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Horticulture and Home Pest News
Horticulture & Home Pest News is filled with articles on current horticulture, plant care, pest management, and common household pests written by Iowa State University Extension specialists in the Departments of Entomology, Horticulture and Plant Pathology.

Blister canker

This article was published originally on 4/14/2010

Blister canker is a disease caused by the fungus Biscogniauxia marginata (formerly known as  Nummularia discrete).   This fungus attacks mainly apple and crabapple but can also infect pear and mountain ash.  Blister canker is a major apple disease east of the Rocky Mountains, especially in the Upper Mississippi and Lower Missouri River valleys, where millions of apple trees have been killed.   Characteristics of this disease include old cankers up to 3 feet long on dead wood The cankers are mottled with living wood and dotted with large numbers of round cushions of fungal stromata that resemble nail-heads. These "nail-heads" gives this canker a blistered appearance.  (Fig. 1)   Fungal structures that are inside these stromata can spread to nearby plants and cause new infections.   Cankers can be hard to tell apart from other canker symptoms at early stages. Also, in advance stages, dead areas are usually somewhat depressed, due to a shrinking of the bark. The bark becomes dry, brittle and irregular patches may fall, exposing the dead wood.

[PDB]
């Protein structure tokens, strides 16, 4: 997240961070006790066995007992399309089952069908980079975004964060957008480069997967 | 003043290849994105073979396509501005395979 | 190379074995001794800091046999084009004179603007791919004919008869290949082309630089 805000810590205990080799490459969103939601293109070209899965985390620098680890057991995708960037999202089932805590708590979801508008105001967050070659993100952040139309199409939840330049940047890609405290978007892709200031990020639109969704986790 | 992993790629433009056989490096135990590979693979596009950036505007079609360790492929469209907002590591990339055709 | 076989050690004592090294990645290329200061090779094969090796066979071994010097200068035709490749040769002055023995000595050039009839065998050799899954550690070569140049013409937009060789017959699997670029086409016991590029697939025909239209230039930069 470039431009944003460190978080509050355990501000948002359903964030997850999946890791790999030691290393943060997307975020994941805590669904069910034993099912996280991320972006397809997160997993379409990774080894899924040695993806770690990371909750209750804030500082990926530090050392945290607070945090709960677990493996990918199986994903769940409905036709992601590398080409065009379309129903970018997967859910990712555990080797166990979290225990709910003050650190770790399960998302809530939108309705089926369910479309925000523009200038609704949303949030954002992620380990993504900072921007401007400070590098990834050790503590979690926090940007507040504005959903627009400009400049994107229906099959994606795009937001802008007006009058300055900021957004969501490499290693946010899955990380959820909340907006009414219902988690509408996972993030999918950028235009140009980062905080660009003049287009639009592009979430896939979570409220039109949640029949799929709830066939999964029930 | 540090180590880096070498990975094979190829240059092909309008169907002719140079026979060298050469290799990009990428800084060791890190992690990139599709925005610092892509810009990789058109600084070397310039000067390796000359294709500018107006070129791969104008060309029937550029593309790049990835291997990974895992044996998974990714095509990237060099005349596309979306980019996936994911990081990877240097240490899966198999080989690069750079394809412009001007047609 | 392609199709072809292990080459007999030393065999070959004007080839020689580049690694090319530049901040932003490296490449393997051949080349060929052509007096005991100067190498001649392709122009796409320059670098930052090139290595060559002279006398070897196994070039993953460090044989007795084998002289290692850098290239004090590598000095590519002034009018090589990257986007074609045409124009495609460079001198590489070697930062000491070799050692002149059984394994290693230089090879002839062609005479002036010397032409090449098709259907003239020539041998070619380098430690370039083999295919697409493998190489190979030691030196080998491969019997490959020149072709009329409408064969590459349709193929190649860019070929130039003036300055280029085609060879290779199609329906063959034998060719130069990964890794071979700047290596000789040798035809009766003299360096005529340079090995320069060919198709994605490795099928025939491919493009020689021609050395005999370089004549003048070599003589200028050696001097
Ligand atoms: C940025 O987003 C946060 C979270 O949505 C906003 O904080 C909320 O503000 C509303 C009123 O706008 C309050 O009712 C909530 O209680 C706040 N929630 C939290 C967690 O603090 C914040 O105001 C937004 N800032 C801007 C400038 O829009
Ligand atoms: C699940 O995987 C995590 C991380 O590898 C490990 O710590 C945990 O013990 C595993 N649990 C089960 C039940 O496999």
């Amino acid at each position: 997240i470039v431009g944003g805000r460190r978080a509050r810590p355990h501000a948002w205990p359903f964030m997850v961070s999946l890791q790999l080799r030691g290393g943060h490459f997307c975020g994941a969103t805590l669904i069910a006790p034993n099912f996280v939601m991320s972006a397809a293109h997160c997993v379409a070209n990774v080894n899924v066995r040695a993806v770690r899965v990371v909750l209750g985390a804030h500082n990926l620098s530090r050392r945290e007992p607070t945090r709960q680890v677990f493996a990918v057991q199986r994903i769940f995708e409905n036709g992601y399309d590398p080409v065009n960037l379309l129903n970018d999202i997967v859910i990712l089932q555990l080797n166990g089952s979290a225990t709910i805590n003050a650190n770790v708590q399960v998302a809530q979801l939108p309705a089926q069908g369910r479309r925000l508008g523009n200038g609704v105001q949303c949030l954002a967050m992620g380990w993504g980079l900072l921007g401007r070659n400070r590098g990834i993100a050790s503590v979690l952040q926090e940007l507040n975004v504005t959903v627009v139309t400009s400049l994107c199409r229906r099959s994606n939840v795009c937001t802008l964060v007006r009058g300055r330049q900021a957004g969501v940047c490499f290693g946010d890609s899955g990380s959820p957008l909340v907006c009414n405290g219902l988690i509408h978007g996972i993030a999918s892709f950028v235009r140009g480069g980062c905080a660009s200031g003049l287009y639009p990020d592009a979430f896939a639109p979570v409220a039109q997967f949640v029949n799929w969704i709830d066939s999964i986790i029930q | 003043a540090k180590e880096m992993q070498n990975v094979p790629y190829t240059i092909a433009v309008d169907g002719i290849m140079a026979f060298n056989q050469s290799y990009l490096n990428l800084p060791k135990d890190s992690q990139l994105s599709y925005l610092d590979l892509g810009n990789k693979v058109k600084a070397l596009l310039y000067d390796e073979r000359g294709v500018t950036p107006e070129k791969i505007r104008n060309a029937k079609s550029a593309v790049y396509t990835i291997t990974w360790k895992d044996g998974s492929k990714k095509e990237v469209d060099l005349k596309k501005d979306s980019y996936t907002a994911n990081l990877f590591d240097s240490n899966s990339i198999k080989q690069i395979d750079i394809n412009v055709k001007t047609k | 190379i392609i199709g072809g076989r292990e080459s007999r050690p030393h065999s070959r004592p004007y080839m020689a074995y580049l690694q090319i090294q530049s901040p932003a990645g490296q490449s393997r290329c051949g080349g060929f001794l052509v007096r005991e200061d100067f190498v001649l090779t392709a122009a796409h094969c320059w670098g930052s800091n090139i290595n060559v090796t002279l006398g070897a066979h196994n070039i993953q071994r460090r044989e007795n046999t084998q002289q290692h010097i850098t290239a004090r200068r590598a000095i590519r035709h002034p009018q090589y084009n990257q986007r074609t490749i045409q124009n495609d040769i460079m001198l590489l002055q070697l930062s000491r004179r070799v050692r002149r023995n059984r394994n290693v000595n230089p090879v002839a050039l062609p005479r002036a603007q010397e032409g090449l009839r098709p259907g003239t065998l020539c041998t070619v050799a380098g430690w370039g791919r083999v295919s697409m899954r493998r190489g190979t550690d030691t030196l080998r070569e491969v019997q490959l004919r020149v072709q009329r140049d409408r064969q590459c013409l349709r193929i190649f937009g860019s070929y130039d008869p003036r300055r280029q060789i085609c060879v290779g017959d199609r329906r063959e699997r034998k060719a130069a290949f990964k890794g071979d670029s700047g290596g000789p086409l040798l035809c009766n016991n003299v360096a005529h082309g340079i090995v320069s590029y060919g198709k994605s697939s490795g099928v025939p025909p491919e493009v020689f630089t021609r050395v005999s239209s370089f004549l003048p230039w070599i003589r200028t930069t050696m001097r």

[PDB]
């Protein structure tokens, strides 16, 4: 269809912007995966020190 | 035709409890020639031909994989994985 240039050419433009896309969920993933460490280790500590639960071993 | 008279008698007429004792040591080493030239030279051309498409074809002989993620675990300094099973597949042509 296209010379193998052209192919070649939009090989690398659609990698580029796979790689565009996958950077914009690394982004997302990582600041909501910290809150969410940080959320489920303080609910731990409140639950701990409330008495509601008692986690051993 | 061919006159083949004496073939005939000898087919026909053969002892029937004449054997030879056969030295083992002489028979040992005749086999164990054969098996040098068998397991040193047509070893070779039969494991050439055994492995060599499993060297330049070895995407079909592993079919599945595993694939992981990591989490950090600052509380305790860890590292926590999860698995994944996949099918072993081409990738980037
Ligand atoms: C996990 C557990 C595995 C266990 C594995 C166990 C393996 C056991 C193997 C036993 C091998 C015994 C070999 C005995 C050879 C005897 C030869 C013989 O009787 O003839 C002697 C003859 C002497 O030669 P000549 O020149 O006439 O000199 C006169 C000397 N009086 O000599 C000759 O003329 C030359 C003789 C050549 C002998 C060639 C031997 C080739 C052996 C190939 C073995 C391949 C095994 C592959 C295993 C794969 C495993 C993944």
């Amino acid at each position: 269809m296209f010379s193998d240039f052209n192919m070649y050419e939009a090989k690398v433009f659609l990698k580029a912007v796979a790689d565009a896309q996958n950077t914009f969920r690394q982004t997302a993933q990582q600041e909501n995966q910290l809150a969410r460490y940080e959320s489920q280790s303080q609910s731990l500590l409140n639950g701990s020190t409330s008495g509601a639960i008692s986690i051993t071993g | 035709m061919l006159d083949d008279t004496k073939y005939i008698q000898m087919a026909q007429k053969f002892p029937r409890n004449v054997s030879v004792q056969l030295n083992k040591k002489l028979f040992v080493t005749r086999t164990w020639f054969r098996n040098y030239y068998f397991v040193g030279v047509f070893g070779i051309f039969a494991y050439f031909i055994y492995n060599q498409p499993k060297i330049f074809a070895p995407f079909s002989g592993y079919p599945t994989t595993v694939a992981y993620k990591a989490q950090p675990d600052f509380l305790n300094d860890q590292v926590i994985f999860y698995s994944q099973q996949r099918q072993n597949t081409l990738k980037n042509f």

This fungus attacks plants in stress and starts infections in places where trees have been physically injured, usually by careless pruning.    Wherever the mycelium penetrates the bark the tissue is killed and disintegrates.   The spread of the fungus beneath the bark is not uniform and some healthy areas may remain un-infected, which explains the mottled appearance of young cankers. Since the fungus can spread from and live in dead wood, part of the management of   blister canker includes removal of infected plant material.   In addition it's important to shape trees early to prevent large pruning wounds on older trees.  
 
 
Blister canker on mountain ash.  Photo by Fanny Iriarte.Blister canker on mountain ash. Photo by Fanny Iriarte.
Blister canker.  Note the characteristic round cushions of fungal stromata breaking open through dry/brittle bark.  Photo by Fanny Iriarte.
Blister canker. Note the characteristic round cushions of fungal stromata breaking open through dry/brittle bark. Photo by Fanny Iriarte.